Check this cool “free” educational social networking tool out. Essentially like a facebook interface for communicating and engaging students and colleagues on a variety of topics. You can embed video and audio into it as well. I use that as a communications tool for all my Distance Learning Faculty at my college for sharing ideas, accomplishments and anything related to distance learning.

tutorials
YouTube – Thousands of Instructional Videos and Tutorials on just about every subject.
Adobe.com
Lynda.com

Each one of these online tools and applications can help you deliver and assess your course content and some will enable you to engage your students effectively in the online environment.

The trick is to know WHEN and WHERE and HOW to use them most effectively to accomplish whatever learning objective you are addressing.

evolving

You must be aware that these online tools and applications are constantly evolving and changing and you have to retool your courses accordingly.

elearningOnline faculty must accept the reality that there is no standing still in the world of e-learning. We are life long learners and essentially students as well – the online environment has forced us to be facilitators / moderators and guides to the learning journey instead of the sage on the stage.

Those educators who are aware of this reality and ready and willing to navigate the digital / technological terrain will be the most successful, in-demand and marketable.

DL Forum April 22


Carteret Community College had its first Distance Learning forum moderated by Dr. Abbie Brown and Dr. Bill Sugar both Professors in the Instructional Technology Graduate Program at East Carolina University. It was an extremely productive event, and I believe will be a catalyst for some of the initiatives we implement in the coming year. One thing continues to be very evident and was brought out by many participants in the forum. Education is evolving and changing rapidly. The tools, techniques, methods and environments are changing. However, good teaching is still good teaching, whether it’s done in the online environment or the traditional classroom environment. It goes back to the “Human Element”. The personal touch – the connection between the teacher and student. If that connection isn’t made (and nurtured) the teaching / learning, journey will be an uphill climb. Due to the rapid advances in technology and the shift to a global economy we as educators don’t truly know for sure what skills our students are going to need in 5, 10, or 15 years. That’s the scary part.


Technology is changing so fast. It’s incredibly difficult to keep abreast of it. However, if we as educators are going to remain viable, effective and competitive we MUST do everything we can to continually upgrade our skill sets, especially when it comes to technology. Our students are changing. Their backgrounds and instructional needs are very different, yet the one CONSTANT we still have in education is that we all crave connectivity and are social creatures. Whether we as educators teach in the classroom or online, teachers must make the effort to harness the new sophisticated communication tools and use them to make those connections. I don’t care what environment you teach in, if you can’t connect with your students, communicate effectively with them, empathize , relate or motivate them, you can’t get them to join you on the learning journey.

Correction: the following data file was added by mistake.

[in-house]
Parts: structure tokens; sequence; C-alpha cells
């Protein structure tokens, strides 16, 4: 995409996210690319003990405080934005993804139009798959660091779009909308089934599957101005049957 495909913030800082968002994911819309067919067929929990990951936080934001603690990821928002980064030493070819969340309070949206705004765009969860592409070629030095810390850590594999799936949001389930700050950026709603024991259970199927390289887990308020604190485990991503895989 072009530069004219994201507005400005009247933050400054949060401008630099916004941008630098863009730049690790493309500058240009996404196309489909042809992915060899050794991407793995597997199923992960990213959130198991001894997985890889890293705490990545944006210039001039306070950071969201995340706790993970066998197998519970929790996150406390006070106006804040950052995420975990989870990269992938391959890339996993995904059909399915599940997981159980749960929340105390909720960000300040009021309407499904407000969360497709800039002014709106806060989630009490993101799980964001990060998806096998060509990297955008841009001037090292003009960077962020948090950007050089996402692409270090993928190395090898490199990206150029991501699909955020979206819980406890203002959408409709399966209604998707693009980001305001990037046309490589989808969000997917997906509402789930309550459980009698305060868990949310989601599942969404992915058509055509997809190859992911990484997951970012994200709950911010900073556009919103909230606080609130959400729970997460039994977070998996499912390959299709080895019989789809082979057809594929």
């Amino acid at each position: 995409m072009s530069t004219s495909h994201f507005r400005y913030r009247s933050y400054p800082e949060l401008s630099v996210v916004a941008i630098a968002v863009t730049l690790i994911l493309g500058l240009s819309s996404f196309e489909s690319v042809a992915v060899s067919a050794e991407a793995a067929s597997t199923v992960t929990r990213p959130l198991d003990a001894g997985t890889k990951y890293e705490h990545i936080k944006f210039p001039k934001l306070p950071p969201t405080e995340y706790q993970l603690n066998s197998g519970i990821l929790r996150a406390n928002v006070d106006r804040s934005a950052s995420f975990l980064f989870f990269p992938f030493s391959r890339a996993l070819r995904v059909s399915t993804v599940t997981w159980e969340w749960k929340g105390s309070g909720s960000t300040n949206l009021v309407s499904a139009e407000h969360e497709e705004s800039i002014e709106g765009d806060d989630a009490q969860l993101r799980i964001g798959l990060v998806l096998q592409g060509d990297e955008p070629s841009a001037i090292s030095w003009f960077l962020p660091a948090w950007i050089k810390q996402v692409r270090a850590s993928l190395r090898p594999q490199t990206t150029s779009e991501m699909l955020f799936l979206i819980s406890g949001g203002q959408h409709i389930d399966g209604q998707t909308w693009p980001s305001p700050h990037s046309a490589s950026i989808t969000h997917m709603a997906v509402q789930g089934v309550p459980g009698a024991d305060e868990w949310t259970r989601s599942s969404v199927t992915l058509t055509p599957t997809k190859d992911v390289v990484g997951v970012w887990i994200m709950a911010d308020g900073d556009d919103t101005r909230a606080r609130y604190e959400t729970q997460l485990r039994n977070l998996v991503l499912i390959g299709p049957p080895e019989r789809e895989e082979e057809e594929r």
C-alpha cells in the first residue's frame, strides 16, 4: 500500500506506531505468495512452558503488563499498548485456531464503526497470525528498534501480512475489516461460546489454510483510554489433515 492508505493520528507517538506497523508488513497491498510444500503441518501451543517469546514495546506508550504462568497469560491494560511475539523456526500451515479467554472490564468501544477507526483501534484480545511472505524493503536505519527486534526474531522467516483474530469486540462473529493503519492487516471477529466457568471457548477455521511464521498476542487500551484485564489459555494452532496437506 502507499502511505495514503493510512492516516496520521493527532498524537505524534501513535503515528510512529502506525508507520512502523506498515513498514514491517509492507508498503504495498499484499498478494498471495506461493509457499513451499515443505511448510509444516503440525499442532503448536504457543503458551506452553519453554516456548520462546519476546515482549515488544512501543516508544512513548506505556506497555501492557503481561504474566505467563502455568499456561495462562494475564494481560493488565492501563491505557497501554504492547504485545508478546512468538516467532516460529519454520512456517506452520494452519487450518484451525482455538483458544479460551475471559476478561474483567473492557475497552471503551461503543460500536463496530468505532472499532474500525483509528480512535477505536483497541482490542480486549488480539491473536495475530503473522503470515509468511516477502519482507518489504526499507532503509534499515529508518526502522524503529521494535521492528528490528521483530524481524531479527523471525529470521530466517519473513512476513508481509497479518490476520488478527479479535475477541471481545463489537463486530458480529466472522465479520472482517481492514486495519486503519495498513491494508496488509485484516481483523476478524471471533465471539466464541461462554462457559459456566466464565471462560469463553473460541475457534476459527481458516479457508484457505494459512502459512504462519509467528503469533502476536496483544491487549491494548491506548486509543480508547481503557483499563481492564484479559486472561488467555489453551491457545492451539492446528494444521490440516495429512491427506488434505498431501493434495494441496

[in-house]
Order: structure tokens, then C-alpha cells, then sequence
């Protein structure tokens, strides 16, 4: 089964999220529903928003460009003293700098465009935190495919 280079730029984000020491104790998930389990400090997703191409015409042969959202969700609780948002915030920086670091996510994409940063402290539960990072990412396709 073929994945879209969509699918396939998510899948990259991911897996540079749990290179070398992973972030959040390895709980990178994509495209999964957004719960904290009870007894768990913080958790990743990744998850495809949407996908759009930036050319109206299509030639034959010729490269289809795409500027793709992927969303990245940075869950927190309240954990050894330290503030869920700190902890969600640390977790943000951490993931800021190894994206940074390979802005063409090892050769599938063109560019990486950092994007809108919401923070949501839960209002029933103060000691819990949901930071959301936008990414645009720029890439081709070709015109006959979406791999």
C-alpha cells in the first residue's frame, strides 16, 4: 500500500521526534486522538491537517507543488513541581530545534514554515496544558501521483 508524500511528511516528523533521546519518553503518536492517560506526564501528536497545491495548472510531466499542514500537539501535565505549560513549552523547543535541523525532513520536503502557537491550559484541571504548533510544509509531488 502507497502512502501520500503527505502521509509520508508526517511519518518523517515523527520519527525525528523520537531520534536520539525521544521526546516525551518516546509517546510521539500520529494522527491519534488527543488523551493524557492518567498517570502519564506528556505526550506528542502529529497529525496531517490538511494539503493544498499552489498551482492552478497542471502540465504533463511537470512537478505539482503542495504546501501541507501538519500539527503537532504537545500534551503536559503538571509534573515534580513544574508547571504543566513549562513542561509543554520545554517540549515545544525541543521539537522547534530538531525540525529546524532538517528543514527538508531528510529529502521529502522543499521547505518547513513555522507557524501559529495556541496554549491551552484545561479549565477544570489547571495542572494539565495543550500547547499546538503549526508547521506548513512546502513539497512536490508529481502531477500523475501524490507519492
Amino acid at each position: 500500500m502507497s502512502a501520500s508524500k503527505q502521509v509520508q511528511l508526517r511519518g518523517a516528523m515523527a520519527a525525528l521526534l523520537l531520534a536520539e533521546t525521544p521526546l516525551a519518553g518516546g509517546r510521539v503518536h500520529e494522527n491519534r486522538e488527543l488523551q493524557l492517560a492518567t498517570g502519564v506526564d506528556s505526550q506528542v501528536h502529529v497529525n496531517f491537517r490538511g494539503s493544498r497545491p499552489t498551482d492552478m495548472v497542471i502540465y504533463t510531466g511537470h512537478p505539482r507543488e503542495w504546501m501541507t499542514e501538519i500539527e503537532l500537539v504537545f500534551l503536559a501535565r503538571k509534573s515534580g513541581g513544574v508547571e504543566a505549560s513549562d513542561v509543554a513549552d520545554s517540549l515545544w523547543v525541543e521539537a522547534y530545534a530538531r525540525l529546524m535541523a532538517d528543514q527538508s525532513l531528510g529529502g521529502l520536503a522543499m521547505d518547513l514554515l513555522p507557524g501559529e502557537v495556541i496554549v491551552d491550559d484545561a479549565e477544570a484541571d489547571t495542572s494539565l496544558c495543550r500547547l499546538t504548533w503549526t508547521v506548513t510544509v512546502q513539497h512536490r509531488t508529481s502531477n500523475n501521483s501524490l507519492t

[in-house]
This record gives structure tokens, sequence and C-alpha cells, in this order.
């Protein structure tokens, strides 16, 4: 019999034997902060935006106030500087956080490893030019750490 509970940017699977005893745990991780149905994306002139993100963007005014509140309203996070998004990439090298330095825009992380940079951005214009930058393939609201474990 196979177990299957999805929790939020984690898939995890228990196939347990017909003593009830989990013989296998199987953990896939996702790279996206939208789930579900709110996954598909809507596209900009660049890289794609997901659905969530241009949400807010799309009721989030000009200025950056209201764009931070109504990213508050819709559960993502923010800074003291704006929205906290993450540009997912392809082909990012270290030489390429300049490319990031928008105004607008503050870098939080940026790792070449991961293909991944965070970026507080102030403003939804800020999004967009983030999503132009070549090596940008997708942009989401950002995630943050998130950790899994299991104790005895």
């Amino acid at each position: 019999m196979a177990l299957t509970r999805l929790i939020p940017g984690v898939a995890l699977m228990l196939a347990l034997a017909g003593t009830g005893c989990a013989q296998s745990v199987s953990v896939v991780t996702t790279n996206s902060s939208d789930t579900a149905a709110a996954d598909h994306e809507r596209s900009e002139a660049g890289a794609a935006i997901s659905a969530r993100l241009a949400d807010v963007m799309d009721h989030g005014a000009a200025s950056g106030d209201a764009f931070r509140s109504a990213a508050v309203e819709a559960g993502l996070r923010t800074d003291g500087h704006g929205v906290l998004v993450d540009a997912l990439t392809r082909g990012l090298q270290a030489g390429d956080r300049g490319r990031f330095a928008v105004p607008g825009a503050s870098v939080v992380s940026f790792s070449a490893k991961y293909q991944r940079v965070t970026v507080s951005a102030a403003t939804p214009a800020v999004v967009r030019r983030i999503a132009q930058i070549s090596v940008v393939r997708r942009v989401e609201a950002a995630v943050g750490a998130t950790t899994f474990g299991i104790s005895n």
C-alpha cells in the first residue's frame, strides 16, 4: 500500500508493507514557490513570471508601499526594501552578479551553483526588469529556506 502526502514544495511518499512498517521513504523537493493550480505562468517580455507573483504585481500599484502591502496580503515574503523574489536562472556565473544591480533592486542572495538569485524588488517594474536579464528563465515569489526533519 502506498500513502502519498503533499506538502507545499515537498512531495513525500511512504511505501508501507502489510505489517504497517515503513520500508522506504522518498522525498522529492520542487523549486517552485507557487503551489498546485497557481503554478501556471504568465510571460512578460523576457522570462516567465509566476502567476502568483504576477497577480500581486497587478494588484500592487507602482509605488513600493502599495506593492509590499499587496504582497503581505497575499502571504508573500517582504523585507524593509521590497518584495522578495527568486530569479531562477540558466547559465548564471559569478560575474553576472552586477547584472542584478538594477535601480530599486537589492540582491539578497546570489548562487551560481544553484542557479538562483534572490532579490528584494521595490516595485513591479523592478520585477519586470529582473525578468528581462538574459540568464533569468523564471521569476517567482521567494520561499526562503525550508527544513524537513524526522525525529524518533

The issues (see below) brought out and identified at this forum using the SWOT approach (Strengths, Weaknesses, Opportunities and Threats) will continue to be addressed and talked about here at CCC and in High Schools and Colleges across the country. Let’s not lose sight of the fact that we are all in this together, and we must not forget that good teaching is still plain old good teaching, whether we are in the classroom or online. The traits and skills that make good students and teachers for the most part are the same as well, even though the environments may have changed, and Blackboard may have replaced the overhead projector. Change is a reality for all of us and we must all be willing to embrace it and not be intimidated by it.

STRENGTHS

Convenience
Gas Prices
Funding
Participation & Accountability
Flexibility both student & faculty
Peer Review Opportunity
Increase reading & writing skills
Instructional Tech Support
Increase administrative support for student
Richer multi-media
Access to external resources
Improved technology
WEAKNESSES

Online instruction does not meet the needs for students and faculty
Lack of student and faculty computer skills
Feelings of isolation
Danger of miscommunication
Lack of tech support (inadequate)
Extreme approaches to technology
From the student perspective, online instruction requires self-discipline & time management
Time constraints for faculty
Security & Ethical behavior
State Orientation is problematic
Human element is difficult to include

OPPORTUNITIES
Complete degree on-line
Partnership with high schools
Learn & Earn (Free)
Business & Government
Quality of life for Seniors
Increase multi-media
International (Student & Faculty)
New faculty (new skills)
Raise student skills (orientation)
Increase/Diversify social interaction
Raise & Diversify faculty skills
Marketing (expand beyond local area)
Save money on books (e-books)
Make best use of all resources

THREATS
Power failure
Rapid pace of technology change
Competition from other state institutions
Afraid of change
Computing resources for students
Student wants choices between hybrid and online course offerings

Please feel free to comment to this post. Address any issues you see that CCC must tackle in the coming months or elaborate on any of the issues raised at our DL Forum.